* Martin O'Malley's Democratic presidential campaign has struggled of late in Iowa, and his allied super PAC has decided to lay off 38 organizers in the state.
* In Oregon, failed Senate candidate Monica Wehby (R) recently expressed an interest in running for governor, but yesterday, the Republican announced she isn't running after all.
One need not be a political expert to see that Donald Trump and Jeb Bush don't like each other much. But for the most part, the two prominent Republican presidential candidates have been jabbing one another above the belt.
As Team Jeb gets increasingly antsy, that's slowly starting to change.
Last week, for example, Bush's campaign manager soon turned his attention to Trump's sister. Yesterday, as Time's Zeke Miller reported, the confrontation became even more personal.
Former Florida Gov. Jeb Bush is escalating his all-out campaign against GOP front-runner Donald Trump with a new ad campaign and quiz on social media designed to highlight Bush's conservative credentials in contrast with the businessman's past embrace of the Democratic Party. [...]
In a strikingly personal attack, the quiz asks voters whether they would prefer a candidate who "is a germophobe when it comes to shaking hands," a reference to Trump's documented phobia, Bush, meanwhile is cast as a candidate who "strives to shake every hand everywhere."
The exact wording reads, "Would you rather support a candidate who strives to shake every hand everywhere or is a germophobe when it comes to shaking hands?"
As a rule, these online gimmicks generally don't serve much of a point, other than to help campaigns collect email addresses and build an online database, while helping get some of a campaign's message out.
But therein lies the point: Team Jeb apparently wants voters to know that Trump, among his other idiosyncrasies, is concerned about handshakes and germs.
Former President George W. Bush recently expressed confidence that his brother "will elevate the discourse" during the campaign. How's that working out?
Those hoping to kill the international nuclear agreement with Iran have faced a variety of obstacles, but one in particular has proven hard to overcome: their own track record.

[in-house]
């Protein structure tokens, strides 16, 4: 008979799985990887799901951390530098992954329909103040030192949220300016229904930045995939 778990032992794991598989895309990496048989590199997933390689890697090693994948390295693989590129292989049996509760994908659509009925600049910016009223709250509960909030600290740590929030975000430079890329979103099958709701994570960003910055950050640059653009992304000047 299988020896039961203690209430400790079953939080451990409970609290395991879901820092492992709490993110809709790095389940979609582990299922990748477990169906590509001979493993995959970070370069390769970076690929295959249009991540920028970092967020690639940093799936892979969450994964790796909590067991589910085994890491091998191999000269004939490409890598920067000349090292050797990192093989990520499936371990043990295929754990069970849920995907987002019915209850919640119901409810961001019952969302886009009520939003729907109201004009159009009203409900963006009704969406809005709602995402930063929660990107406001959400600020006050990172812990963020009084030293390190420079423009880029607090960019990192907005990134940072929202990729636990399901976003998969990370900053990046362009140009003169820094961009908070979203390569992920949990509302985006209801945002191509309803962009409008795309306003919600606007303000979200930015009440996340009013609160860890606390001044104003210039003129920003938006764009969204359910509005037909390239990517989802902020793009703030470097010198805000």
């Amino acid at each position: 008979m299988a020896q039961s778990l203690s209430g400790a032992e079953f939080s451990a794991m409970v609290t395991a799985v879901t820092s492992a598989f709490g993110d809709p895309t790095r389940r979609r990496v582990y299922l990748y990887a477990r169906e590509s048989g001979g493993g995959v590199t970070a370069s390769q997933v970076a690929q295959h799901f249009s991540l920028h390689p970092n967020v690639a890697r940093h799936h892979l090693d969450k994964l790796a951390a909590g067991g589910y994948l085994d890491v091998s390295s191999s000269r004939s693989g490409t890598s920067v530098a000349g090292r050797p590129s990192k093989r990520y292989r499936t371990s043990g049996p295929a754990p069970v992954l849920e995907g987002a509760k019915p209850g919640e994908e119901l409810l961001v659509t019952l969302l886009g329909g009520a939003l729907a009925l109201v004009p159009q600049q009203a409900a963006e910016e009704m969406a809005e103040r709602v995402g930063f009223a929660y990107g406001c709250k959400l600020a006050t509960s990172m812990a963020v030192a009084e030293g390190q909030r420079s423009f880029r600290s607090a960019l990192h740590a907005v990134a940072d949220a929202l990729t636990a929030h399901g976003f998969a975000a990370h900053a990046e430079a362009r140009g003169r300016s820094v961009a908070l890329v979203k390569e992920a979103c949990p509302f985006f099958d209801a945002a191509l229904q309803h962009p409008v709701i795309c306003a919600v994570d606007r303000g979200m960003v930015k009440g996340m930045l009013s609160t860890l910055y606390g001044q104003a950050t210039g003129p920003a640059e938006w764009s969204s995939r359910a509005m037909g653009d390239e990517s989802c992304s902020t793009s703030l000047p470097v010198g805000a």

Just as there are a variety of Republicans and their allies pushing for an armed confrontation with Iran now, many of these same people were cheerleaders for the invasion of Iraq 13 years ago. Indeed, many have tried to find even one person who was right about Iraq in 2002 and 2003 who also now opposes the diplomatic solution with Iran. So far, no names have popped up.
But as MSNBC's Zack Roth reported, Dick Cheney doesn't much care. The failed former vice president has a new book in which he not only condemns President Obama's foreign policy, but he tries to defend his own tarnished legacy -- especially on the subject of Iraq.
At one stage, [Dick and Liz Cheney] write that "history will be the ultimate judge of our decision to liberate Iraq." But just two pages later, as if unable to resist re-engaging the issue, they describe the late Iraqi president Saddam Hussein as a "grave threat to the United States" before concluding: "We were right to invade and remove him from power."
They even insist that U.S. troops "were in fact greeted as liberators," just as Dick Cheney predicted before the invasion -- a quote that Bush administration critics have frequently hung around his neck.
Cheney, promoting the book, was asked yesterday why anyone should listen to him on Iran given his record on Iraq. "Because I was right about Iraq," Cheney responded.
Like it or not, there's ample reason to believe such transparent nonsense actually matters.
Launched in 2008, “The Rachel Maddow Show” follows the machinations of policy making in America, from local political activism to international diplomacy. Rachel Maddow looks past the distractions of political theater and stunts and focuses on the legislative proposals and policies that shape American life - as well as the people making and influencing those policies and their ultimate outcome, intended or otherwise.